As the streetlights flickered on in Santa Monica’s famous Third Street Promenade, seven talented writers led by their brilliant mentor, filed into the meeting room of the three-story Barnes and Noble to begin their one-of-a kind performance.
Last March 13, 2015, seven UCLA Extension Writers’ Program Master Class students experienced their first public appearance as writers, when they each read from their works-in-progress. Family, friends, Master Class supporters and curious passersby filled the seats.
As Master Class instructor Lynn Hightower took to the podium and introduced the first reader, an expectant hush fell over the crowd. Laurie Baron Peebler opened with an excerpt from her novel, Beta Zeta Katiebug. The audience seemed to hold their breath as ambitious college girl Katiebug was finally called off the bench to perform with her dance team for the first time.
Stephanie Clayton amped up the suspense when she read from her novel Cradle to Grave. In her excerpt, struggling actress Janey Pate is walking her dog one night when she finds a dead body in an alley. She screams as she discovers the body belongs to an old friend.
Laura Juell Bess read from her novel Kiambugi and her character’s humorous voice made the audience chuckle. Fresh college grad Valerie goes to Kenya as a volunteer teacher and her enthusiasm isn’t dampened even when she takes one too many uncomfortable rides across Africa just to get to her tiny village.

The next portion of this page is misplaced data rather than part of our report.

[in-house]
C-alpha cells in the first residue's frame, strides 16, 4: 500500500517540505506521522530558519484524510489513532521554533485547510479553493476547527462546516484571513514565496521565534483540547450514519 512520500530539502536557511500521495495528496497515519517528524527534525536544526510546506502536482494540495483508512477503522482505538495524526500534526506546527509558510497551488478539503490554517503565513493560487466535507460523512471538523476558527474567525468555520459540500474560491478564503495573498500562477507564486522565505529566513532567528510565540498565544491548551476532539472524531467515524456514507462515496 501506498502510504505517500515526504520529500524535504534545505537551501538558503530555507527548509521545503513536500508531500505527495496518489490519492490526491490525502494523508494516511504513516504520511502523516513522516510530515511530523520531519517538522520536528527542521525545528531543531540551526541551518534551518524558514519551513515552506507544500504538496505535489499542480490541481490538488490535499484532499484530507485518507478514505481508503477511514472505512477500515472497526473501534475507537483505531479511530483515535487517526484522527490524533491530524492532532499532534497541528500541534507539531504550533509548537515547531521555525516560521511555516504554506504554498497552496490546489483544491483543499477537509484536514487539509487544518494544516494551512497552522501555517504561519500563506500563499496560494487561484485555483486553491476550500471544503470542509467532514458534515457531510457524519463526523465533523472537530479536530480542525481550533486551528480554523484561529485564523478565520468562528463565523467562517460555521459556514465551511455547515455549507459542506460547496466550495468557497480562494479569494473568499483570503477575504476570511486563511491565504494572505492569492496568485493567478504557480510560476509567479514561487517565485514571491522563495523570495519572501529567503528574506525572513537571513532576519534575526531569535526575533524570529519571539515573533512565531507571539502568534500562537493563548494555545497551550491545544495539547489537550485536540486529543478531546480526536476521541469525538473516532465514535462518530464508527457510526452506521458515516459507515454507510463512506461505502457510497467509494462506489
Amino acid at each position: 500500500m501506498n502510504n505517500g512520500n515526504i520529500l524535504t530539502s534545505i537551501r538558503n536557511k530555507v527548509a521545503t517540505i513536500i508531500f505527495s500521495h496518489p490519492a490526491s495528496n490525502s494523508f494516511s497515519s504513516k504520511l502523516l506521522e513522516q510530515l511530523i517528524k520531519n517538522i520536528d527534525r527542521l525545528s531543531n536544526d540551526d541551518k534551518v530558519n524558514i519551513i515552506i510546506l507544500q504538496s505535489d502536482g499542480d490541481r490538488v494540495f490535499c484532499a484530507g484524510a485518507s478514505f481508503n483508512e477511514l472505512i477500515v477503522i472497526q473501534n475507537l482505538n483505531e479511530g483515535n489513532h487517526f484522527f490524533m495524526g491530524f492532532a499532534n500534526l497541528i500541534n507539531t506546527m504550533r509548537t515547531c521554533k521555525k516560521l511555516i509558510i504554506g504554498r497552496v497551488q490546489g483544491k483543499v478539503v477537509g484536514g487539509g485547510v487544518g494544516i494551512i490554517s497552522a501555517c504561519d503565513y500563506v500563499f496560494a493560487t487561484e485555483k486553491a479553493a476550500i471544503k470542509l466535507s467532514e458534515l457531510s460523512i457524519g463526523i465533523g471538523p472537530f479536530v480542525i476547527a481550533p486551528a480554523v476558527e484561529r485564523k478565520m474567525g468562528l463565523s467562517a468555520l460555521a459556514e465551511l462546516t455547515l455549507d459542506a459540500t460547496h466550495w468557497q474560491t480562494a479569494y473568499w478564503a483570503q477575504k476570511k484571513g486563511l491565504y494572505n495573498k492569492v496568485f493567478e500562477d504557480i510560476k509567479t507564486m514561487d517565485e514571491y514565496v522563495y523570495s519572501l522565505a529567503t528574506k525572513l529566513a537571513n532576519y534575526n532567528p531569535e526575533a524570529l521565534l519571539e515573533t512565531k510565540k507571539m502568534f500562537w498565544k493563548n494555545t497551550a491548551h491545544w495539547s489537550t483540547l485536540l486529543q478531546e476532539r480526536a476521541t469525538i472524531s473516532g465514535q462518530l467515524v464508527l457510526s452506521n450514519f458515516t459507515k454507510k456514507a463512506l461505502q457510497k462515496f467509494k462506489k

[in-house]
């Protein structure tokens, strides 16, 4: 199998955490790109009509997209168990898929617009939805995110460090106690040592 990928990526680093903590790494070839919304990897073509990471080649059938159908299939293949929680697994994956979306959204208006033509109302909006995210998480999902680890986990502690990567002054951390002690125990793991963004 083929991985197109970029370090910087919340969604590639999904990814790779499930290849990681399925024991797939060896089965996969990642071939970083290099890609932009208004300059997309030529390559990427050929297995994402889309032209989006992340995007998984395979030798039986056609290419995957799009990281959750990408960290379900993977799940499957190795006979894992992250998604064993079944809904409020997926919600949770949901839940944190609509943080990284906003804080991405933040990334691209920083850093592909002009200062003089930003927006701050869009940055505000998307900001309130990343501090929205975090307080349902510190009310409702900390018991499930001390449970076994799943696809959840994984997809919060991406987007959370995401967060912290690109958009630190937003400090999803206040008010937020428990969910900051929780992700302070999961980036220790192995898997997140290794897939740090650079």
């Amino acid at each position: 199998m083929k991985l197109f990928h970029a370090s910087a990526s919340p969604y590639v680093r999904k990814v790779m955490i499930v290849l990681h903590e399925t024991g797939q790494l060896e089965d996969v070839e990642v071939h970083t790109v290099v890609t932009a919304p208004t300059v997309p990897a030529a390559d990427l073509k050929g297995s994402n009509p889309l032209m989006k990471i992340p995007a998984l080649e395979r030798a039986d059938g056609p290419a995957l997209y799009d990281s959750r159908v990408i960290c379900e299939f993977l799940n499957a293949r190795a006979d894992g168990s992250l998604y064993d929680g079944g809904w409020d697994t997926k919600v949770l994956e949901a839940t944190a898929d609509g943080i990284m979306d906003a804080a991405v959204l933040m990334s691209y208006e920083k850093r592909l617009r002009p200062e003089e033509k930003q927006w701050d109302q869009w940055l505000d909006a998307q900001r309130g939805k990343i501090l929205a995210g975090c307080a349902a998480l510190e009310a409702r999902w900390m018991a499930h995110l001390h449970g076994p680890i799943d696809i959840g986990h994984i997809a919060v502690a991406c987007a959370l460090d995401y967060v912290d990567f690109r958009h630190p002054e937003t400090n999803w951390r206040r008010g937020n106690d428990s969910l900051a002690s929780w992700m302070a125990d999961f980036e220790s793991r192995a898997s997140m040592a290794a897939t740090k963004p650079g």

Kate Pickford made the audience laugh with her spirited reading of an excerpt from her novel Techtopia. In the year 2238, “The Glom,” an artificial intelligence superpower overtakes the world and declares that the human race is a pestilence that must be exterminated. However, Haddi Hardigan, senior minister, negotiates with “The Glom,” and they agree to spare the human race on one condition: humanity must abide by all rules laid out in the Bible and each sin they commit brings them one step closer to eradication.
M. Anderson read an excerpt from her novel, The Carpet. The audience commiserated with Catherine, an American teacher in Saudi Arabia who struggles to come to terms with the frightening changes in her Syrian husband when he buys a carpet she hates and refuses to consider her wishes in the matter.
The sixth Master Class student to step on the stage was Sheri Polisini, who read a moving excerpt from her novel, Miss Lotto, about Dede, a struggling single mother of a fourteen-year-old son with Asperger’s, who suddenly hits the Mega Millions jackpot.
To round out the many amazing stories, Master Class instructor and novelist extraordinaire Lynn Hightower read from her latest novel, Even in Darkness. The chilling scene in which a hired killer has a profound conversation with his intended target had everyone at the edge of their seats.
The book reading was truly an inspiring event. Master Class students got a glimpse of their future as authors, and the audience got to know six new writers, whose stories might one day populate bookstores across the globe.
The UCLA Extension Writers’ Program would like to thank Event Manager Frank Varela and the rest of the staff at Barnes & Noble Santa Monica for making the Master Class Reading a smashing success.
Nutschell Windsor is the Program Representative for Creative Writing (online) and Events. Contact her at (310) 794-1846 or firstname.lastname@example.org.